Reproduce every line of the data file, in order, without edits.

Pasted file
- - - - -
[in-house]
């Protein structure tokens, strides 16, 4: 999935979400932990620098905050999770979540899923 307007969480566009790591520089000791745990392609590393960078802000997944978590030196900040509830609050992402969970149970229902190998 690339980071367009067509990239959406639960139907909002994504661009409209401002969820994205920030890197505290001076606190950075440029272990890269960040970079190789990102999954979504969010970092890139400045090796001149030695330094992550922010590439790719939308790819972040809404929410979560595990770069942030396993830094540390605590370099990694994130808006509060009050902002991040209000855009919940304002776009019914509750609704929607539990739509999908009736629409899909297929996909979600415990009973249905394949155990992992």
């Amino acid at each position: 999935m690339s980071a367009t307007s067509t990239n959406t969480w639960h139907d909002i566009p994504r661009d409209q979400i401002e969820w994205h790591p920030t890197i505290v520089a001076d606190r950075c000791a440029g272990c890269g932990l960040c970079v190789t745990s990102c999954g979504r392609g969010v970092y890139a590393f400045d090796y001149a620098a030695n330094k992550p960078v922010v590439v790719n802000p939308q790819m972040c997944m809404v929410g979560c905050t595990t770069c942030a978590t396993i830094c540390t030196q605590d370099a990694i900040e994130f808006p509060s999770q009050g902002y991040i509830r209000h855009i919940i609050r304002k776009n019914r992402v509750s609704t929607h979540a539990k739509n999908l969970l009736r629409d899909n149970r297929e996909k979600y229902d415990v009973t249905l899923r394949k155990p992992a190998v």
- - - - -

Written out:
[in-house]
């Protein structure tokens, strides 16, 4: 999935979400932990620098905050999770979540899923 307007969480566009790591520089000791745990392609590393960078802000997944978590030196900040509830609050992402969970149970229902190998 690339980071367009067509990239959406639960139907909002994504661009409209401002969820994205920030890197505290001076606190950075440029272990890269960040970079190789990102999954979504969010970092890139400045090796001149030695330094992550922010590439790719939308790819972040809404929410979560595990770069942030396993830094540390605590370099990694994130808006509060009050902002991040209000855009919940304002776009019914509750609704929607539990739509999908009736629409899909297929996909979600415990009973249905394949155990992992």
């Amino acid at each position: 999935m690339s980071a367009t307007s067509t990239n959406t969480w639960h139907d909002i566009p994504r661009d409209q979400i401002e969820w994205h790591p920030t890197i505290v520089a001076d606190r950075c000791a440029g272990c890269g932990l960040c970079v190789t745990s990102c999954g979504r392609g969010v970092y890139a590393f400045d090796y001149a620098a030695n330094k992550p960078v922010v590439v790719n802000p939308q790819m972040c997944m809404v929410g979560c905050t595990t770069c942030a978590t396993i830094c540390t030196q605590d370099a990694i900040e994130f808006p509060s999770q009050g902002y991040i509830r209000h855009i919940i609050r304002k776009n019914r992402v509750s609704t929607h979540a539990k739509n999908l969970l009736r629409d899909n149970r297929e996909k979600y229902d415990v009973t249905l899923r394949k155990p992992a190998v």